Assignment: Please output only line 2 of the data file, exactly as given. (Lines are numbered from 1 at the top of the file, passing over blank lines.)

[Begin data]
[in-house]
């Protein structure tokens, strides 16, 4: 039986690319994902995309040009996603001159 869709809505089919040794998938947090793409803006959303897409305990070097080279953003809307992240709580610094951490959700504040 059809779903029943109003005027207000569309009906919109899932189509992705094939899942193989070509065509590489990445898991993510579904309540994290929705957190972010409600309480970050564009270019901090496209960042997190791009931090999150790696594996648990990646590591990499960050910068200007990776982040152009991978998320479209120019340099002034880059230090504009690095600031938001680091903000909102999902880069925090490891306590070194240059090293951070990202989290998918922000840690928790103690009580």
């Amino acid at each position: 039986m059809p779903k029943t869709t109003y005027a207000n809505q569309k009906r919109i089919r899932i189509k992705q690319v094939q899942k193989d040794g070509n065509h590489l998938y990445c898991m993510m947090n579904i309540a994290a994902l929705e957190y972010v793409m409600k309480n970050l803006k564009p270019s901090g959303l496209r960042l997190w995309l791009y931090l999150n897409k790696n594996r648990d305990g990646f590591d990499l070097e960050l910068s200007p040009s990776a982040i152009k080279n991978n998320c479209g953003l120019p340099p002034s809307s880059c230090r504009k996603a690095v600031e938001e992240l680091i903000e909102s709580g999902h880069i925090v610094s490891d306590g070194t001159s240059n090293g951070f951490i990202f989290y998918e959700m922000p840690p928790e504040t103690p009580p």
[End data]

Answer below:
């Protein structure tokens, strides 16, 4: 039986690319994902995309040009996603001159 869709809505089919040794998938947090793409803006959303897409305990070097080279953003809307992240709580610094951490959700504040 059809779903029943109003005027207000569309009906919109899932189509992705094939899942193989070509065509590489990445898991993510579904309540994290929705957190972010409600309480970050564009270019901090496209960042997190791009931090999150790696594996648990990646590591990499960050910068200007990776982040152009991978998320479209120019340099002034880059230090504009690095600031938001680091903000909102999902880069925090490891306590070194240059090293951070990202989290998918922000840690928790103690009580």